In this class we will not be doing that. We will be addressing question two and only question two. I informed the class that we will also explore how that type of singular focus helps the pro-life advocate engage their opponent. Our concentration on number two in no way minimizes the importance of all of the issues that are brought up by question one. We simply recognize that our main goal is to understand and articulate why abortion is wrong to those who disagree with us.

Why is abortion wrong? Because abortion unjustly takes the life of an innocent human being. That answer is so clear and so obvious that a simple test can demonstrate why it is the only answer to question two. If no woman ever suffered emotional and spiritual pain from a past abortion would abortion still be wrong? If no woman ever faced an increased risk of breast cancer as a result of abortion would elective abortion still be wrong? If there were absolutely no negative secondary effects on our society from the killing of innocent unborn human beings would that killing in and of itself still be wrong? Of course it would.

We must simplify the issue in our discussions because time is short. Scott once wrote an article entitled "No More Rambling Monologues" where he persuasively made the argument that we get very little time to present our case so we must focus our presentation. Instead of exhausting ourselves and our listeners by trying to answer question number one we should persuasively and winsomely build a case for our answer to question number two. The unborn are human beings, human beings matter, and it is morally wrong to kill innocent human beings without extreme justification. We still have some work to do to support our claims, but it is focused work and we have a compelling case.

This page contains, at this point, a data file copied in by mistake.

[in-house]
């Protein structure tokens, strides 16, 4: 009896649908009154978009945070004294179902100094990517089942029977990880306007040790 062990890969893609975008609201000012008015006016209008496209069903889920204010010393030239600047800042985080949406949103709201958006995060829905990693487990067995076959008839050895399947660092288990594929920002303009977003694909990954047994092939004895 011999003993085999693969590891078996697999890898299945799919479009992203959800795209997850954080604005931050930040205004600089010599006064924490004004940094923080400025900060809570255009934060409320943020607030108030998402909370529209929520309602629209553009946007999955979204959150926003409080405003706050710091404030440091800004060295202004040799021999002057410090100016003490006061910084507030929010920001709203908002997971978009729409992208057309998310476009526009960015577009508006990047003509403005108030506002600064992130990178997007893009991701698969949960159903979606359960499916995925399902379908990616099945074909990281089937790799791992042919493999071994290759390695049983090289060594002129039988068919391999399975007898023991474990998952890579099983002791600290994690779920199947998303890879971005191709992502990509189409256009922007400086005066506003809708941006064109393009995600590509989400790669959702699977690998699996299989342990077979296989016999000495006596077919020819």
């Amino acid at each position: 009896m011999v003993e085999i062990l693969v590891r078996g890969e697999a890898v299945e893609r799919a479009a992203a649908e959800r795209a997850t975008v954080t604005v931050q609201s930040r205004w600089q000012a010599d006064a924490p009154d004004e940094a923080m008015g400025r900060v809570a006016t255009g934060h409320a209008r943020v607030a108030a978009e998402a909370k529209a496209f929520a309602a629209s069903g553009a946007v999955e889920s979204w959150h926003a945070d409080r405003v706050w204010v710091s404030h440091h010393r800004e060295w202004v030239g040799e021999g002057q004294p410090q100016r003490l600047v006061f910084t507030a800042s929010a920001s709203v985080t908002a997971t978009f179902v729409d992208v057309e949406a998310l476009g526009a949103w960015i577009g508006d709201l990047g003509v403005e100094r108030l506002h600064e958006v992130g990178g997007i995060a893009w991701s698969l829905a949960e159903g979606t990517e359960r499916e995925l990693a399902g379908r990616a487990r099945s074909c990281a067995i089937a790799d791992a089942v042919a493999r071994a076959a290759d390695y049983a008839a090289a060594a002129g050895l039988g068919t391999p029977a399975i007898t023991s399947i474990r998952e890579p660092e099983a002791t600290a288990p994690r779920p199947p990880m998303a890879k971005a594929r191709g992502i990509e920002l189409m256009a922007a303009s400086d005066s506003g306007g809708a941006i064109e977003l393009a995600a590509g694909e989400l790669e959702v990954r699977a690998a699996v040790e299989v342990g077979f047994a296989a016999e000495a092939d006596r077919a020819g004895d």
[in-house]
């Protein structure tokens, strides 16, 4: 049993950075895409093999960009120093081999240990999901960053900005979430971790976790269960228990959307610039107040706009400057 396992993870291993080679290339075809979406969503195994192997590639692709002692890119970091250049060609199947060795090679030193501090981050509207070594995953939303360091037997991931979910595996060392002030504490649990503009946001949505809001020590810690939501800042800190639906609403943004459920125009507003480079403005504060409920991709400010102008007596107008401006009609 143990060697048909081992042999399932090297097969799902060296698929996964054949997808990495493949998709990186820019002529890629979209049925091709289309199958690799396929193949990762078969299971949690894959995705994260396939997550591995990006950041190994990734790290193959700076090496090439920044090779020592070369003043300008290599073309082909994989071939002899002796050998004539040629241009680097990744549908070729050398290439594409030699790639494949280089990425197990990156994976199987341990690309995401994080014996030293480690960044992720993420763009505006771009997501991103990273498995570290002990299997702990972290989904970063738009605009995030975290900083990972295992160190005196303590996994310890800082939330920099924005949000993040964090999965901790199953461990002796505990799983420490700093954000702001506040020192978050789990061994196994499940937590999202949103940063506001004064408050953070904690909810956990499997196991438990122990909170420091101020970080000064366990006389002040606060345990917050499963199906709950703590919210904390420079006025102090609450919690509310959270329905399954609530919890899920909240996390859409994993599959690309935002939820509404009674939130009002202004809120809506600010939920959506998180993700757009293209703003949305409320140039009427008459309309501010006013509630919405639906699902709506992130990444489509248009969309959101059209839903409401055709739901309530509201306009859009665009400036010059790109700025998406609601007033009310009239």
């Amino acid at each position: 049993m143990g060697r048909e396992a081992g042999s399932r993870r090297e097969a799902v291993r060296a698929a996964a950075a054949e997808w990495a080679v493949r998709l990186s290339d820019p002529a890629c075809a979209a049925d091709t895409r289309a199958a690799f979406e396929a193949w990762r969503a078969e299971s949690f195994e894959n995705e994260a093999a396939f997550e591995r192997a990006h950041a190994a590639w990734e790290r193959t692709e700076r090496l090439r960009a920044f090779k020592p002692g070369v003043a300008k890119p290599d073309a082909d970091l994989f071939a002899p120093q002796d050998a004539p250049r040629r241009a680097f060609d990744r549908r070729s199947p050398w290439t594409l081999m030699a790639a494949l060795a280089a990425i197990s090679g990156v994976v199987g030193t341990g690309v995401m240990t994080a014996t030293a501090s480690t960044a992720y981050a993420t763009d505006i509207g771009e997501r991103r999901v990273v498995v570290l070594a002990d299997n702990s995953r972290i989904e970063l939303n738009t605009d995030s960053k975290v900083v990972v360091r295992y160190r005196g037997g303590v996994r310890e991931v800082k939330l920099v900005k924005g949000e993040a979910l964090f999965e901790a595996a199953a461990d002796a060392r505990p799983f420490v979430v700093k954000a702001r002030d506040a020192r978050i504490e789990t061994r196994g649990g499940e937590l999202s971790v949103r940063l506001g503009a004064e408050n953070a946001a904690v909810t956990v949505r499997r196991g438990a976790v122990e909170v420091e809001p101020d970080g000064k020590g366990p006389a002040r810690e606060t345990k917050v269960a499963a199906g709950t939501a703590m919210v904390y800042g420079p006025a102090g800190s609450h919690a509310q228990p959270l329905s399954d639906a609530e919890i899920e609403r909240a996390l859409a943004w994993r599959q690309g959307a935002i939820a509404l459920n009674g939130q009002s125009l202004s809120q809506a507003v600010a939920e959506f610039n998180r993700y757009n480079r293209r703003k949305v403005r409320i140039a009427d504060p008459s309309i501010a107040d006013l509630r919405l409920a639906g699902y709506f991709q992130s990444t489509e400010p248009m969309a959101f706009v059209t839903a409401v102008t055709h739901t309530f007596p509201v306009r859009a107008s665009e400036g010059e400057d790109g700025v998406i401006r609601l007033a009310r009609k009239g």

If the unborn are fully human, then abortion is a great evil. Great evils produce terrible consequences beyond the immediate offense, but the evil itself is the willful destruction of innocent human life for elective reasons. That is our wheelhouse and that is where we will focus our energies for the next 9 weeks in this class. If you are in the area, please feel welcome to join us.

Friday, August 6, 2010

Don't be Silenced! [Scott]

Are pro-life advocates unfairly imposing their religion? Get your answer and read about our new outreach to graduate students in the latest LTI Newsletter.

Please give. We'll use every penny to equip more pro-life advoctes for a persuasive defense of life.

Don't Like It, Don't Have One Pt. III [Megan]

Check out parts I and II to get the full response to a recent article in the Birmingham Atheism Examiner.

I’ll begin by posting two key paragraphs from the author, numbering the sentences so my responses will match.

1. Personal religious convictions toward abortion do not constitute legal opposition to the right to an abortion.”